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Picture it: Your Zoom presentation for work is scheduled to start in ten minutes, your eight-year-old exclaims that their online schooling just crashed from your living room, your mom is calling to ask you for a ride to her next doctor’s appointment on the cell phone that your other child is holding hostage and the dog just peed at the door because nobody else is letting him out.
You are being, doing, and embodying a version of yourself that feels humanly impossible to maintain, and yet, the same confirmatory “yes” to all requests emerges from your lips at each passing moment of an increasingly exhausting day.
If this description resonates with you, perhaps you, like many of us, are a people pleaser. You know, the one who attempts to make life a little easier for others, the one who can’t quite say no even when you are feeling completely overwhelmed by life.
We all like to be validated, accepted and needed. Those are facets of most relationships. It feels good to help someone in need. It’s also a great feeling when we find that perfect gift for a child, friend, or family member who will really appreciate it. That act of giving or helping with sincerity because we want to show someone we care for them and that they matter to us is the basis from which healthy relationships develop and are maintained.
This can go off course when we find ourselves doing things for others and accepting more responsibility for other peoples’ lives because we need their approval and we’re worried about the aftermath of saying “no.” We may face criticism, they may not like us as much, we may not get that promotion at work, or we might view ourselves as a “bad” person. These are the narratives we tell ourselves when we engage in people-pleasing and it keeps the fears that fuel our behaviour alive. It erodes our sense of self.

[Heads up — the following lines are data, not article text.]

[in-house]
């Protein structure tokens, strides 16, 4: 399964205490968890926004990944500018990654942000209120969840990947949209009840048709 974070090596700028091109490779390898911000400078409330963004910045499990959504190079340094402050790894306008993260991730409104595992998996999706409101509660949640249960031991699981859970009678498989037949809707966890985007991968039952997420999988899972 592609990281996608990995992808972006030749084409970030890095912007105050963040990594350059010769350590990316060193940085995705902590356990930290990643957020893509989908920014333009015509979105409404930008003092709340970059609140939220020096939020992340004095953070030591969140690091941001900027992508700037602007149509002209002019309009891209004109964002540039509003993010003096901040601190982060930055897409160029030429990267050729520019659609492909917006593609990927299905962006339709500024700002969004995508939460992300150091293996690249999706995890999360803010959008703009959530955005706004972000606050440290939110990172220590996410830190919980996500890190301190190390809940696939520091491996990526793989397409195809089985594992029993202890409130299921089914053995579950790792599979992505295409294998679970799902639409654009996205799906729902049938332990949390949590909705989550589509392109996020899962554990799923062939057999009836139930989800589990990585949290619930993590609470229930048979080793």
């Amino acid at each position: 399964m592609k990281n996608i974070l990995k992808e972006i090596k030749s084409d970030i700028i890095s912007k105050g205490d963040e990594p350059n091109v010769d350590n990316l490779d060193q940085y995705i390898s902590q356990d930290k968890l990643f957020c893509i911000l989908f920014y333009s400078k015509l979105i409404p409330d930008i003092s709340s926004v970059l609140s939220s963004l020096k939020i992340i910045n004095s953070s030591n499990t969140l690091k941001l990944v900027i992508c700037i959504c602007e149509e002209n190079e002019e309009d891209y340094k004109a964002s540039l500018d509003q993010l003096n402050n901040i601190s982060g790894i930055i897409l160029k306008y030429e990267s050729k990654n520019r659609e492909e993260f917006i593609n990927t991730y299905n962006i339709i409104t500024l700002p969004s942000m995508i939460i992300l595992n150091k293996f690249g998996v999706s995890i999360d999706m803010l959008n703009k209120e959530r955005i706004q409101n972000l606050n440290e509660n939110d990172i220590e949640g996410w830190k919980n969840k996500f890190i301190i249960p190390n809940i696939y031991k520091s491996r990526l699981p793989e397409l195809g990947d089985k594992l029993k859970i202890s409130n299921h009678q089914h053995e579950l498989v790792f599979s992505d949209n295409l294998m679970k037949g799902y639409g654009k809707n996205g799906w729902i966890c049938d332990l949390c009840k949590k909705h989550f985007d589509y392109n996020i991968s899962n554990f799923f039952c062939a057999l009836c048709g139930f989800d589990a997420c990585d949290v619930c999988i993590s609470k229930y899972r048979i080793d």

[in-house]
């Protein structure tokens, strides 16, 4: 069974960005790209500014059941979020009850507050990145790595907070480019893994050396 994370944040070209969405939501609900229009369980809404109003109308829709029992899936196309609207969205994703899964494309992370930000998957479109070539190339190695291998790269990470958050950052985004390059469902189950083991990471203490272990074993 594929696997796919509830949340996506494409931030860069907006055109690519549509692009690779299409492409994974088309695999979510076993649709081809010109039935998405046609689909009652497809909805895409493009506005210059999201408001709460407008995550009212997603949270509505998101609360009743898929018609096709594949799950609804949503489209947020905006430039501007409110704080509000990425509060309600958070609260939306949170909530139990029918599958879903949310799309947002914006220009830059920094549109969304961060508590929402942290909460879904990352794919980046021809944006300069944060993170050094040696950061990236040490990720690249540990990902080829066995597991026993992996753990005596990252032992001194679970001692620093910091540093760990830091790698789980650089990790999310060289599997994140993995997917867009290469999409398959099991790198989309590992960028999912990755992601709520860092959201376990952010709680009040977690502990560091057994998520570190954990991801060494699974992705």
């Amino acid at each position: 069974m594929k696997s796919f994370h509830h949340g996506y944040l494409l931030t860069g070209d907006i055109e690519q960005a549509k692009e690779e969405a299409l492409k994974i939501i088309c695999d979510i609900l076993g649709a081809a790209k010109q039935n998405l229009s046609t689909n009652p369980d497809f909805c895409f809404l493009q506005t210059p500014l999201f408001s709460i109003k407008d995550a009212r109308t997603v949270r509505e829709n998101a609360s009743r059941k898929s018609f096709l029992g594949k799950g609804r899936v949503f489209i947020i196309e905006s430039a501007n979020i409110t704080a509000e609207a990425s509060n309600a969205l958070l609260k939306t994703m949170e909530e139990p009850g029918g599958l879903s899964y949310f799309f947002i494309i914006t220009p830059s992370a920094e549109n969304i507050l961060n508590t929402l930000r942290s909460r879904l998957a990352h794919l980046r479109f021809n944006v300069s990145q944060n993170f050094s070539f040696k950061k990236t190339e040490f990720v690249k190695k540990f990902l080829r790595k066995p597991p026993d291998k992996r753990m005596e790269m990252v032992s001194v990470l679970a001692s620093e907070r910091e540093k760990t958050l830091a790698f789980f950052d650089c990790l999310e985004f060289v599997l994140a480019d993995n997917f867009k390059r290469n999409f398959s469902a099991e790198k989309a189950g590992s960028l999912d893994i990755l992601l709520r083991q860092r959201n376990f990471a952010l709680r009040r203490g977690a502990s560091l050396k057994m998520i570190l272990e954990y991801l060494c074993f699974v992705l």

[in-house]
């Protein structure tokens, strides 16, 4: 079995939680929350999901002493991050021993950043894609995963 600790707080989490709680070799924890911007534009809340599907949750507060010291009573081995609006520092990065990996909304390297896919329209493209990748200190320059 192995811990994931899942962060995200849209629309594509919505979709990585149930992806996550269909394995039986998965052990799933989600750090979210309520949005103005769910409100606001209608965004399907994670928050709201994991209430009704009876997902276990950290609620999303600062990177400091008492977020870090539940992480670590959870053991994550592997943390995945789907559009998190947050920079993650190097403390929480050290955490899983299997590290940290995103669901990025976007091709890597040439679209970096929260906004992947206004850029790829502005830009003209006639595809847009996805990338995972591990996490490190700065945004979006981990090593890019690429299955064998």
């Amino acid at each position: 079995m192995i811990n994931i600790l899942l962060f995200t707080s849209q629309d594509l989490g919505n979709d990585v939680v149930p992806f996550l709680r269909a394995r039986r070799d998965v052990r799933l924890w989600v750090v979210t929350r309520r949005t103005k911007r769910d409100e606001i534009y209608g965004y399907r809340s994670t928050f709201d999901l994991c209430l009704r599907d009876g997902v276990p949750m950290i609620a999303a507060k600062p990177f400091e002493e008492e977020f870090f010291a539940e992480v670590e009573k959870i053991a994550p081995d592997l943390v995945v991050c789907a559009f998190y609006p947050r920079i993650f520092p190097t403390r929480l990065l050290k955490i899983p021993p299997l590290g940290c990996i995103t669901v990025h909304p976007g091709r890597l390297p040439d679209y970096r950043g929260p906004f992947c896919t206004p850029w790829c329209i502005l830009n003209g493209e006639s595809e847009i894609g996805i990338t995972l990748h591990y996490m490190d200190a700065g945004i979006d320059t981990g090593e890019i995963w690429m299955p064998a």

In the moment of giving from a place of pleasing others, our egos are fed and we feel needed, but we deplete our emotional currency. This is short-lived as we can start to feel manipulated and used, instead of valued and embraced in a reciprocal exchange.
We leave very little room for our wants or our needs. What can inadvertently arise is us growing tired, irritable and resentful of our obligations, viewing them as a chore. This can fracture relationships and the way we show up in them.
We may also be enabling someone else’s unhealthy behaviours or poor choices If we are always there to mitigate the consequences of the life they are intentionally leading (i.e they mismanaged their money and need to borrow from you, they need a ride, they need a place to stay, they need you to tell them they are an amazing person). This, by the way, is an empty cup that never gets filled and they will always need you to keep pouring into it.
It’s actually more loving to hold people accountable and to encourage their capabilities than it is to rescue them. It enhances their self-esteem, their competency and creates a healthier relationship dynamic.
People don’t like to feel helpless or incompetent. It creates a power-differential (with the “helper” being the perceived authority) in the relationship. It is actually a disservice to them and their potential for personal growth and empowerment. Support them to reach their full potential!
For Parents: Not doing or buying everything they ask, is an act of love. They will never find someone that says “yes” to all of their requests in the real world. We help children to become more emotionally intelligent by experiencing disappointment early on in life when we are there to support them with those emotions. This creates resilience in them!
Part of giving and being there for others is predicated on setting healthy boundaries for ourselves and with them.
I’ve listed some questions below that will help you identify the true source of your giving time, resources and energy to requests that may come your way.
I’ve also included a brief script that you can use if you would like to decline from something, but it feels uncomfortable and you just aren’t sure how to politely express it.
Do I want to do this or do I feel I have to/should do this?
Do I want them to like me?
What does this say about me if I say “no?”
What does this say about me if I say “yes?”
How will I feel if I don’t have to say “yes” to this?
When we become more assured of who we are (self-concept) and we can commit to ourselves in a healthy way, the need to people please becomes less relevant to our success and approval in life.
My next blog will delve more deeply into this concept of commitment to self and how that shapes our relationships with ourselves and others!